Sunday, May 8, 2011

Evidence at bin Laden's home raises nuclear concerns

During the Soviet invasion of Afghanistan, the CIA provided Stinger missiles to the Majahideen (the forerunner to Al Qaeda). The Mujahideen may have fought in Afghanistan but were based in Pakistan. When the Soviets pulled out of Afghanistan, Pakistan sold the remaining Stinger missiles to North Korea. This most likely was in hopes the North Korea could reverse engineer the batter packs on the Stingers that were running low. It would seem that Pakistan may have also received assistance from North Korea with their nuclear weapons program.

According to the Washington Times article, Pakistan has over 100 nuclear weapons. There is the possibility that Al Qaeda has infiltrated the Pakistani military. It seems more certain since reports are indicating bin Laden was in his house for over 6 years, right next to the Pakistan military academy. It would be the equivalent of John Dillinger getting an apartment next door to J. Edgar Hoover's office and the FBI not knowing it.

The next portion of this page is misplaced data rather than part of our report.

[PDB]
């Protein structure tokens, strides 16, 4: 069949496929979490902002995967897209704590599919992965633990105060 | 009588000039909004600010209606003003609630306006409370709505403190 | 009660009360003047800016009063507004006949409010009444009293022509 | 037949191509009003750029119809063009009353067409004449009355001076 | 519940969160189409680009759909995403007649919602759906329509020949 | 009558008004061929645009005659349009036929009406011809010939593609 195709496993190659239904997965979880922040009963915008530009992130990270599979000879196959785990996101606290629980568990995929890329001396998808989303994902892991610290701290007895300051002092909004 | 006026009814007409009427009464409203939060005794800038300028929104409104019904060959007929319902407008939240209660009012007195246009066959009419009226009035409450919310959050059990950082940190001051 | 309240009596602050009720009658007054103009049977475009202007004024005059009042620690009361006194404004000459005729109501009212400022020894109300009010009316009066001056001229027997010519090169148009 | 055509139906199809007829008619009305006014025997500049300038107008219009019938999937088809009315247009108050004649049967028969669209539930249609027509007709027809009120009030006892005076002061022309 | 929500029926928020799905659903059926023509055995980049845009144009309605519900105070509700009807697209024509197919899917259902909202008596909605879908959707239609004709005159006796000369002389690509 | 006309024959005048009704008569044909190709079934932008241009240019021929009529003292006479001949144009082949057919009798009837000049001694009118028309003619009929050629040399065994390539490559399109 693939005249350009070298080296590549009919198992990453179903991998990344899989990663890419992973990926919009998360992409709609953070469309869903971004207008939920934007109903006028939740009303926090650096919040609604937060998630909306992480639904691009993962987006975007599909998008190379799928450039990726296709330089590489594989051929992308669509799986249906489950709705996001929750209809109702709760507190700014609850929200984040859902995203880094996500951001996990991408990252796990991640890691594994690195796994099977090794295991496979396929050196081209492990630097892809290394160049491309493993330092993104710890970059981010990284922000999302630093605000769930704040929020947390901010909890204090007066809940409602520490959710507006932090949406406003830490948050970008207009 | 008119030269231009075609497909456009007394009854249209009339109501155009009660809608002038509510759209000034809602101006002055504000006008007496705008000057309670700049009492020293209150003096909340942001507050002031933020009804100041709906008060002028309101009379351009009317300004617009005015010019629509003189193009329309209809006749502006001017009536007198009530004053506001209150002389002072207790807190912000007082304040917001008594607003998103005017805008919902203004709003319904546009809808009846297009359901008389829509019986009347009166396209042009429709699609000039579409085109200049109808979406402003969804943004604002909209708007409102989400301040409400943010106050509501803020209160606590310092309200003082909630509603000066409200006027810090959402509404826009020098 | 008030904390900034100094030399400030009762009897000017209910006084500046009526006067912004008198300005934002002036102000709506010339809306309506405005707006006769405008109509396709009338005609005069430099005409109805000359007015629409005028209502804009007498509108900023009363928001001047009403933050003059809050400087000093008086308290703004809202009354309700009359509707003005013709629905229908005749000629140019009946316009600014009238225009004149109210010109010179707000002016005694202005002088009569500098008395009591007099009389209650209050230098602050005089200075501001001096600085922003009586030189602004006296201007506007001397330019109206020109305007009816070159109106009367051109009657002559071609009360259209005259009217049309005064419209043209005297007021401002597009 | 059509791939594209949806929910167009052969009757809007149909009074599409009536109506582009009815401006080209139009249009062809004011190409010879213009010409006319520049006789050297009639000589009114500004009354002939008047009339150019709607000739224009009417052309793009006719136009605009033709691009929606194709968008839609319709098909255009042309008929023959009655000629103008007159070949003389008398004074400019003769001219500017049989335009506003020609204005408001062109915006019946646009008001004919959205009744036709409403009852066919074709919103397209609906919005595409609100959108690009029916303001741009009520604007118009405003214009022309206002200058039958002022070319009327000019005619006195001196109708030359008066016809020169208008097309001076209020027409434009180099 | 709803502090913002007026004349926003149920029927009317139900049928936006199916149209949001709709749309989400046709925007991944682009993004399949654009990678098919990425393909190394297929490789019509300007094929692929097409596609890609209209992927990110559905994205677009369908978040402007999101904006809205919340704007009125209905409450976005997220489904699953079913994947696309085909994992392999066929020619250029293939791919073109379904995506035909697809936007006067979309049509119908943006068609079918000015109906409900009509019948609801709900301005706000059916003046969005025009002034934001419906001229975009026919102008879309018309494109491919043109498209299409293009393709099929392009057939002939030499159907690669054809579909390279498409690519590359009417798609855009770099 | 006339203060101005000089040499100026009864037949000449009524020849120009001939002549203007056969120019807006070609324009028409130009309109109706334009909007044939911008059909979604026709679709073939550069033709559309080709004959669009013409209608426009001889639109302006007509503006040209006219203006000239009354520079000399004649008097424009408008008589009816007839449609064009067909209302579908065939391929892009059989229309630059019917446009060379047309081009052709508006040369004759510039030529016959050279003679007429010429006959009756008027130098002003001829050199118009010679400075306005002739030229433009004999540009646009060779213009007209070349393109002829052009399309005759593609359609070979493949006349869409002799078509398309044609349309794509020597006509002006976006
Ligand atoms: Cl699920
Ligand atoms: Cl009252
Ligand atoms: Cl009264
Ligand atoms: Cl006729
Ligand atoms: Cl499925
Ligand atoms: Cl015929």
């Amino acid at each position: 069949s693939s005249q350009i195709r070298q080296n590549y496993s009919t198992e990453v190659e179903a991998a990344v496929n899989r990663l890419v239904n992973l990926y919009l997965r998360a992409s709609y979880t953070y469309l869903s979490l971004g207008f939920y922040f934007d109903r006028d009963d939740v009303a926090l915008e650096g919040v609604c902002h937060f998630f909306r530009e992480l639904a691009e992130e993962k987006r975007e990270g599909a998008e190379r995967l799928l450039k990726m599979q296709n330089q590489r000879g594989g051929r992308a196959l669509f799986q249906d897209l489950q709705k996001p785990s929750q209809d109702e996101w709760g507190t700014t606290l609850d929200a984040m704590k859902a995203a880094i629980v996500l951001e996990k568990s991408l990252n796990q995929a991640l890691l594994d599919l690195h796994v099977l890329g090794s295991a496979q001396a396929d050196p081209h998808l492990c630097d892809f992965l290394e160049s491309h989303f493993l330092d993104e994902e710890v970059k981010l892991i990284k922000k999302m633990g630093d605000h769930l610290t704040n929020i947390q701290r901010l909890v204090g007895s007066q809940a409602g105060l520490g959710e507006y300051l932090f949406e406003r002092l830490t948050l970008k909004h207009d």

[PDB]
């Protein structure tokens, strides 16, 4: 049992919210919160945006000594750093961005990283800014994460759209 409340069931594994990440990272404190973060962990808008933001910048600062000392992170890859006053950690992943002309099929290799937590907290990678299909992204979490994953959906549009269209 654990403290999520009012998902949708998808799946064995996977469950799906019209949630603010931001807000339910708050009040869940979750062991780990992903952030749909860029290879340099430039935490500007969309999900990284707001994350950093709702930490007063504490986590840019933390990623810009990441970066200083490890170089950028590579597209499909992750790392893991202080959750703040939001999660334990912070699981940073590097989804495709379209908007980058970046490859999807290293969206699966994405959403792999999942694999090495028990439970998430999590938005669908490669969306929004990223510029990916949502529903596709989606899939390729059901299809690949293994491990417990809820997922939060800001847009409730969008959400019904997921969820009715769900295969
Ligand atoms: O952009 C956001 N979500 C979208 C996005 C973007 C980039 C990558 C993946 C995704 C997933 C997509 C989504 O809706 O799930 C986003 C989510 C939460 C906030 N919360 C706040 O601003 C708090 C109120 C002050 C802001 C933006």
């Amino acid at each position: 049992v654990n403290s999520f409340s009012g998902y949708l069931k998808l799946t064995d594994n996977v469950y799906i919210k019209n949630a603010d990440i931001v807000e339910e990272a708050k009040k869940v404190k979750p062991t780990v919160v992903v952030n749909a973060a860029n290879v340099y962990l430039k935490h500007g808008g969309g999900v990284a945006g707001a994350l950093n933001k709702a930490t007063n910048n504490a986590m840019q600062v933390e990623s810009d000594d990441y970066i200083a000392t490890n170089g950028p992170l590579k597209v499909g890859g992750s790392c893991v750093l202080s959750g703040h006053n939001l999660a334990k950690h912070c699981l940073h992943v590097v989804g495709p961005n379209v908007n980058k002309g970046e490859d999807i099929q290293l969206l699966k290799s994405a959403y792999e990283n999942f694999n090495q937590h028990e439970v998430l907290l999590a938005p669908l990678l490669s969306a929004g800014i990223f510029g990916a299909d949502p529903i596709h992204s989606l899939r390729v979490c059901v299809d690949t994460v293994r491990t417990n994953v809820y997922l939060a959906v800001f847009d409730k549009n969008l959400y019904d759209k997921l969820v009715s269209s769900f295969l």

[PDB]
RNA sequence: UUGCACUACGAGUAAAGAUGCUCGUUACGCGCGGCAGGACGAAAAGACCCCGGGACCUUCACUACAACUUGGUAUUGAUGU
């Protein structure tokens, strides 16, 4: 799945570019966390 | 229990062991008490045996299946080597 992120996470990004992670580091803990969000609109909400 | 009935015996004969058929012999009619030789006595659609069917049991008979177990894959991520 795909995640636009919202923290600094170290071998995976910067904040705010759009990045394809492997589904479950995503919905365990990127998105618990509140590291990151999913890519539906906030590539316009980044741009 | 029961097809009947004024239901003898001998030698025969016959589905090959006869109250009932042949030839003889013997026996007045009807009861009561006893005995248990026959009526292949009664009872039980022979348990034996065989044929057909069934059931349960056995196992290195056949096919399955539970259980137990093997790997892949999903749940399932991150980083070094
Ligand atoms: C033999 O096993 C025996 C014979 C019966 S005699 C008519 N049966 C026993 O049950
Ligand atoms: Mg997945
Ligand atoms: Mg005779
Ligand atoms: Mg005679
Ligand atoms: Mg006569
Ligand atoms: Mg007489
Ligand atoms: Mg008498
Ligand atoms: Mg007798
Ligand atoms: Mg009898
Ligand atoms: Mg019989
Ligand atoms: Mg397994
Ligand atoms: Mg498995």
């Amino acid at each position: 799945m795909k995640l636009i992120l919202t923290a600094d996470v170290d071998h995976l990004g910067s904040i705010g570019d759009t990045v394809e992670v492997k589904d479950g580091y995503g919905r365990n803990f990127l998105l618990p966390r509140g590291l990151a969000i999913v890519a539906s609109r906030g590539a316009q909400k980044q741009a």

The jubilation over bin Laden's death masks the ascension of his number two, al Zawahiri. He was perhaps the sole reason Al Qaeda was quick to collaborate reports of bin Laden's death. He was basically saying, "the king is dead, long live the king". The death of bin Laden now gives al Zawahiri to reunify the split between his faction and those that remained loyal to the former leader.

Rather than facing clear skies ahead, the United States is facing two new and unpredictable situations. One is a nuclear armed Al Qaeda in Paksitan. The other is the situation in Iran. Ayatollah Khemenei has called for Ahmadimejad to step down, which for now looks like it won't happen. If tensions continue to mount in Iran, this could erupt in another internal conflict with Iran's suspected nuclear weapons program going to the victor.

Washington Times

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